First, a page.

King family to lay wreath in Atlanta marking 56 years since MLK’s death

Malik Shaeer, 12, left, and Deja Reynolds, 12, from Minneapolis, visit the crypt of Martin Luther King Jr. and Coretta Scott King in Atlanta. (John Spink/The Atlanta Journal-Constitution/TNS)

Credit: TNS

Credit: TNS

Malik Shaeer, 12, left, and Deja Reynolds, 12, from Minneapolis, visit the crypt of Martin Luther King Jr. and Coretta Scott King in Atlanta. (John Spink/The Atlanta Journal-Constitution/TNS)

On the 56th anniversary of the death of Rev. Martin Luther King Jr., members of the King family will gather to mark the solemn occasion for the first time since the passing of Dexter Scott King, Christine King Farris and Naomi King.

April 2005: Christine King Farris joined Coretta Scott King, widow of the Rev. Martin Luther King Jr. and Martin Luther King III for a wreath-laying ceremony on what was then the 37th anniversary of King's assassination. (W.A. Harewood / AP)

Credit: W.A. Harewood / AP

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Credit: W.A. Harewood / AP

Christine King Farris, who had been King’s last living sibling, died June 29, 2023 at the age of 95.

The Kings’ youngest son, Dexter Scott King died Jan. 22 of prostate cancer, just eight days shy of his 63rd birthday.

Artist Dakoro Edwards created a live painting depicting Dexter Scott King at Sandy Springs City Hall on February 1, 2024 to kick off the city's Black History Month programming. (Jason Getz / jason.getz@ajc.com)

Credit: Jason Getz

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Credit: Jason Getz

Naomi King, the wife of King’s younger brother A.D., died in March at age 92.

Angela Farris Watkins, the daughter of Christine King Farris, said the family has had to remain strong during what has been an unprecedented year of mourning. She said that her grandfather, the legendary Martin Luther “Daddy” King Sr., often told his family — in the wake of tragedy — to “Thank God for what you have left.”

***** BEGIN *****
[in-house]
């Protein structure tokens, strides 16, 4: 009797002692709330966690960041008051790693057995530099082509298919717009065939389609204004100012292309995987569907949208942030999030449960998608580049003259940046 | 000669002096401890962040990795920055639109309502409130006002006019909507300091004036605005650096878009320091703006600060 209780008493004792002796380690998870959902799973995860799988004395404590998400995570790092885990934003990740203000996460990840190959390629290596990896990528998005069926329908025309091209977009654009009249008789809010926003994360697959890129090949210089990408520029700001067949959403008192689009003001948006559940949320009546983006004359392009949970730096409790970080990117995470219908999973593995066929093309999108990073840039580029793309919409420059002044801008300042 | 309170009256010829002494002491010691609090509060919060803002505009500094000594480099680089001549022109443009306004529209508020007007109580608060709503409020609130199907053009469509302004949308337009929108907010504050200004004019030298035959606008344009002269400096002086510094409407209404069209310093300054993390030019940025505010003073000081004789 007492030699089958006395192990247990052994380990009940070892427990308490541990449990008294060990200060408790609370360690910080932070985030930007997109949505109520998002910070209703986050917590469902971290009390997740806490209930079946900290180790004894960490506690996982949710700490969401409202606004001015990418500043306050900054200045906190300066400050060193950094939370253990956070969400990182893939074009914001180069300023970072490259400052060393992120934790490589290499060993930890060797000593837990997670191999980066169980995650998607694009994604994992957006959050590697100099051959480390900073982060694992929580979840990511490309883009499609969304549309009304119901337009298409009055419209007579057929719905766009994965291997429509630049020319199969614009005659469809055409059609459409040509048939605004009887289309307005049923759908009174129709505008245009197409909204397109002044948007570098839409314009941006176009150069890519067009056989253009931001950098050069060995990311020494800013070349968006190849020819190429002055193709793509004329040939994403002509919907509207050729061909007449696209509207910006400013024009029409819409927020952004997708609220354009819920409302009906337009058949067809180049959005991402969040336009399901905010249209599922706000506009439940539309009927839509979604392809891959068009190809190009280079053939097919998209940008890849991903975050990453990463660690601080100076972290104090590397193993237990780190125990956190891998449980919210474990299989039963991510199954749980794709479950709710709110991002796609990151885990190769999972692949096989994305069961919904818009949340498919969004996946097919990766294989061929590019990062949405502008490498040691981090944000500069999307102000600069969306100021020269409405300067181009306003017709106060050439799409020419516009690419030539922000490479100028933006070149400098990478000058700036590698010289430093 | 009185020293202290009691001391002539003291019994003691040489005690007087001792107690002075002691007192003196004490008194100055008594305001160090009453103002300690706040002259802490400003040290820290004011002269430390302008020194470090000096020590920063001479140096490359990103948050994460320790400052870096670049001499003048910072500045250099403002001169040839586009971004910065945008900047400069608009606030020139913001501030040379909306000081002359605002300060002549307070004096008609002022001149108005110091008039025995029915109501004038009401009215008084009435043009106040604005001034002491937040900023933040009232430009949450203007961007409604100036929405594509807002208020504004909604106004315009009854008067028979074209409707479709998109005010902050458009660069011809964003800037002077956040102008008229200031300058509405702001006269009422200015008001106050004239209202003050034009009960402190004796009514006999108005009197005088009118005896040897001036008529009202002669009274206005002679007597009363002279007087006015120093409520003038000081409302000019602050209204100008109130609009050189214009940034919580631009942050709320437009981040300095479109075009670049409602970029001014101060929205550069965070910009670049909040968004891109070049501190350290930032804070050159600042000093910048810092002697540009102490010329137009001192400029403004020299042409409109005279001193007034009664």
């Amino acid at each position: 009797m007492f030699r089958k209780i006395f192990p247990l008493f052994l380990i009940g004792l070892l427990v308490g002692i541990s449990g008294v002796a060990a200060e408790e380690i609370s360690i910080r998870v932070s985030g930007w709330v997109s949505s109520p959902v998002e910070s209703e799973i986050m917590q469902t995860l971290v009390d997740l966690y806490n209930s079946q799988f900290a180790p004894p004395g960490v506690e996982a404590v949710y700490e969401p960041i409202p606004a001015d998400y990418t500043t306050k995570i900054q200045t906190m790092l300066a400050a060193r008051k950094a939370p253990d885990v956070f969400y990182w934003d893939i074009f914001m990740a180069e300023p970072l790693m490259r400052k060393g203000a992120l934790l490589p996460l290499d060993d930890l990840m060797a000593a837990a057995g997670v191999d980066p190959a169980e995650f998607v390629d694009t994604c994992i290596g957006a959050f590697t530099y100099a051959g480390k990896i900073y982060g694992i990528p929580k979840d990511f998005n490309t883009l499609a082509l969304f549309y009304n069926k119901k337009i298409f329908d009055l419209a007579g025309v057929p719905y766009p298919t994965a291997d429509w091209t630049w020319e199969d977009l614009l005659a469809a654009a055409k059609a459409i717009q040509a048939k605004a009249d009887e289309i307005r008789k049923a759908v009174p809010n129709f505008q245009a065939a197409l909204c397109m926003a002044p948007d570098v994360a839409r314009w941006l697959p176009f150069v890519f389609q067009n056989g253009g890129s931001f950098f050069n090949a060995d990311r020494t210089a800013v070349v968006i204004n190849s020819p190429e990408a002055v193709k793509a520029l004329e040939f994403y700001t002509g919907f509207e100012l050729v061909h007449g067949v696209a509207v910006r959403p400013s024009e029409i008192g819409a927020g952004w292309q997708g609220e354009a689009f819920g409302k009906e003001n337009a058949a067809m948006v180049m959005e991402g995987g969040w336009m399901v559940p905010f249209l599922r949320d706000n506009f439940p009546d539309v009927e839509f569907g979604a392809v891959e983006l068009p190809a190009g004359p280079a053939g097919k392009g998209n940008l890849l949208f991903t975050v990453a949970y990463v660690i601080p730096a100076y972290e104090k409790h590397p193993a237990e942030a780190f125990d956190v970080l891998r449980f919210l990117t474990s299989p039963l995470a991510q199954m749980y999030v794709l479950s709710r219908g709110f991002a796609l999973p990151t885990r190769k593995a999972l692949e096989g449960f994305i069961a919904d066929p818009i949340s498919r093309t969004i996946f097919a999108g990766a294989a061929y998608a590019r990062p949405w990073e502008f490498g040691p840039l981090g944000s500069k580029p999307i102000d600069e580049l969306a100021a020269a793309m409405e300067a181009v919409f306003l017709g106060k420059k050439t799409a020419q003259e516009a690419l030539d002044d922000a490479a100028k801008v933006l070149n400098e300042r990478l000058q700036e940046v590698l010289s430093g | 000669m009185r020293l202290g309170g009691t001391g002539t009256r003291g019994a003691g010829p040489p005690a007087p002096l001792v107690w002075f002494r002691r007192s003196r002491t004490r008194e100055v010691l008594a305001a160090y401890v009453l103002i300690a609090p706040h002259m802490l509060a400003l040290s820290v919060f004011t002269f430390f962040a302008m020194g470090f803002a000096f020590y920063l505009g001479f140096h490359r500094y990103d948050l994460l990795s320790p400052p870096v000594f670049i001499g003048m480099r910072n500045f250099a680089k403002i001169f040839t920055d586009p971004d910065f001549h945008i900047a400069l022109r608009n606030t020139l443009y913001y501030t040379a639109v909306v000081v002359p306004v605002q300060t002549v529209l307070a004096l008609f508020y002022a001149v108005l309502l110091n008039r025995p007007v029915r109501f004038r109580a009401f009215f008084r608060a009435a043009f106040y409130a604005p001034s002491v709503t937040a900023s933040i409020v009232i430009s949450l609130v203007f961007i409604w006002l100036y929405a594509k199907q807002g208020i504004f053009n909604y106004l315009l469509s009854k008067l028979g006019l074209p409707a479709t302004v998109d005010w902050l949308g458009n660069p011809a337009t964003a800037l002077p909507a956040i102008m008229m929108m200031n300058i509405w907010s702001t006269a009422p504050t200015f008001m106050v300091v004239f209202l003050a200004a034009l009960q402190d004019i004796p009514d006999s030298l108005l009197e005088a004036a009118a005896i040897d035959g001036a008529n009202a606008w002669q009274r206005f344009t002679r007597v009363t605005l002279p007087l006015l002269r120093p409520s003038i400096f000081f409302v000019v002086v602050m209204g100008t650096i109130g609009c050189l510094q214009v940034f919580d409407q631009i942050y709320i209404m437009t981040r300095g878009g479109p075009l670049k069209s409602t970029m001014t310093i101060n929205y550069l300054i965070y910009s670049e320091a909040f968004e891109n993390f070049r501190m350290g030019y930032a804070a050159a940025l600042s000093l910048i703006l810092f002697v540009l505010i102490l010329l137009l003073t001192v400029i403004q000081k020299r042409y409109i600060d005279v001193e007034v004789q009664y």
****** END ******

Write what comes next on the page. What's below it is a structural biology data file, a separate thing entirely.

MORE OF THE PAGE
“And he would say that to himself every time he lost another loved one,” Watkins said. “By that, he meant that we still have loved ones remaining who can provide support and love you. People that you can embrace. So all is not lost.”

King, who won a Nobel Peace Prize and led the March on Washington, was gunned down on April 4, 1968. He was in Memphis advocating for sanitation workers.

In this April 3, 1968 file photo, the Rev. Martin Luther King Jr. stands with other civil rights leaders on the balcony of the Lorraine Motel in Memphis, Tenn., a day before he was assassinated at approximately the same place. From left are Hosea Williams, Jesse Jackson, King, and Ralph Abernathy. King is one of America's most famous victims of gun violence. Just as guns were a complicated issue for King in his lifetime, they loom large over the 30th anniversary of the holiday honoring his birthday. (AP Photo/Charles Kelly, File)

Credit: ASSOCIATED PRESS

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Credit: ASSOCIATED PRESS

April 4 has been a symbolically significant day ever since.

At 11:15 a.m. Thursday, the King family, led by Rev. Bernice King, CEO of the King Center, will continue their solemn annual tradition of placing a wreath at the crypt where Martin Luther King Jr. and Coretta Scott King are interred. Coretta Scott King died in 2006.

Watkins said the King family uses the ceremony to begin introducing new faces and generations of the family.